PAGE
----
A new Cork exhibition features letters between Michael Collins and Kitty Kiernan, letters between Kitty Kiernan and Harry Boland, photographs, correspondence, and many other items never seen before by the public.
The exhibition, By a Treaty Divided - The Civil War in Cork, was launched in Cork Public Museum on Saturday morning by the Lord Mayor of Cork, Cllr Deirdre Forde.
The launch followed a civic reception in the museum to commemorate the centenary of the death of Michael Collins, a ceremony which was attended by members of the Collins family, City Councillors and Oireachtas members.
The Lord Mayor said she was delighted and proud to honour a man who fought tirelessly to bring peace to the island of Ireland.
“Collins was not a willing participant in the Civil War, as he saw both sides as comrades in the fight for independence,” Cllr Forde said.
“At the time of his death, he was in Cork in an effort to see how he could bring it to an end, meeting Florrie O’Donoghue in Macroom, a neutral broker.”
Cllr Forde praised the museum staff for their “exceptional” work in preparing the new exhibition, and she thanked the Collins family for attending.
Fidelma Collins, Michael Collins’s grand-niece, speaking on behalf of the Collins family, told The Echo the ceremony was a great honour.
“I know a lot of civic receptions are held in City Hall, but I think it’s quite poignant that we are in the museum where a new Treaty exhibition is being launched today,” Ms Collins said.
Curator Daniel Breen said the exhibition detailed the period from July 1921, when the Truce was declared, to the end of the Civil War in May 1922.
“This exhibition tells the story of what happened in Cork during this period, highlighting the divisions brought about by the Treaty,” Mr Breen said.
“Significant objects include the suit jacket and waistcoat worn by Sean Hales TD on the day he was shot dead in December 1922 and the Conlon Collection that details the history of the Cumann na mBan during this period,” Mr Breen said.
Foreign Minister Simon Coveney said he would urge anyone interested in Cork and its history to visit the museum’s new exhibition.
“Obviously, it’s opening to coincide with the 100th anniversary of Michael Collins’s death, but I think it’s a very balanced, accurate depiction of what happened at that time, which was an absolutely extraordinary period,” Mr Coveney said.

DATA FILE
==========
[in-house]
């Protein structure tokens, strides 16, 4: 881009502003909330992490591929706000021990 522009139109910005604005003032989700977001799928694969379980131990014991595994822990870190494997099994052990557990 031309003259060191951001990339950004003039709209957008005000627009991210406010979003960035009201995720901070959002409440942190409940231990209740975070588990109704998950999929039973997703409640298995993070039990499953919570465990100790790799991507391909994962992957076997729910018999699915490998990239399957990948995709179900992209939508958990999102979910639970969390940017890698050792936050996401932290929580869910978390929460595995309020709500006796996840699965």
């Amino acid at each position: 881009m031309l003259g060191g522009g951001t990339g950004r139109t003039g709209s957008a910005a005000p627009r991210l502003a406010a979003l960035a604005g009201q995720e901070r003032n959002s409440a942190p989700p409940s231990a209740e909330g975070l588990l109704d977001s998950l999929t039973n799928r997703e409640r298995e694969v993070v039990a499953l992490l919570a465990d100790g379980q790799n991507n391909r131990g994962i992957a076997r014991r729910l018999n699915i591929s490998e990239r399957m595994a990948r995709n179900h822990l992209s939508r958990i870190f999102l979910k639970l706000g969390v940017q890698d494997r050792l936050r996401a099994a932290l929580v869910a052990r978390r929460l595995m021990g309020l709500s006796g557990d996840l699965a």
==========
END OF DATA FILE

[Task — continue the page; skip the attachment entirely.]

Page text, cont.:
“Not only the tragedy of the death of Collins, but of course, the build up to that, the pro- and anti- Treaty debates, the huge crowds have turned up on the South Mall to listen to politicians advocates for and against.
“It really was a history-making time for our city and, of course, it was just after the burning of Cork city, with Collins, as minister for finance, funding the rebuilding of the city,” he said.
Deputising for the mayor of County Cork, Fianna Fáil county councillor Michael Looney said the ceremony and the exhibition were wonderful.
“Civil War politics is gone in this country, and that is a great thing,” he said.
Fianna Fáil Cork city councillor Tony Fitzgerald said it was an honour to be at the civic reception and to commemorate Michael Collins, and he said the museum’s new exhibition did much to illuminate the tragedy of the Civil War.
“Today is about mutual respect and paying tribute to all who fought for freedom for our country, which we cherish and appreciate in modern Ireland,” Cllr Fitzgerald said.
Cllr Ted Tynan of the Workers’ Party said he was there out of respect for the Collins family.
“He was a giant of a man, and while I know Fine Gael claims him today, I would question that, and I think if Collins had lived we might have a very different Ireland today,” Mr Tynan said.
Independent Cllr Kieran McCarthy said Cork in the aftermath of the Civil War had seen an intense period of rebuilding, especially in the wake of the Burning of Cork.
“Sometimes in the history of Cork, we tend to silo-ise that history, we talk about the Burning of Cork, the deaths of Tomás Mac Curtain and Terence MacSwiney, which were really important, there’s also the Civil War aspect and the fallout of that, but someone had to pick up the pieces, and we don’t always talk about the people who picked up the pieces,” Cllr McCarthy said.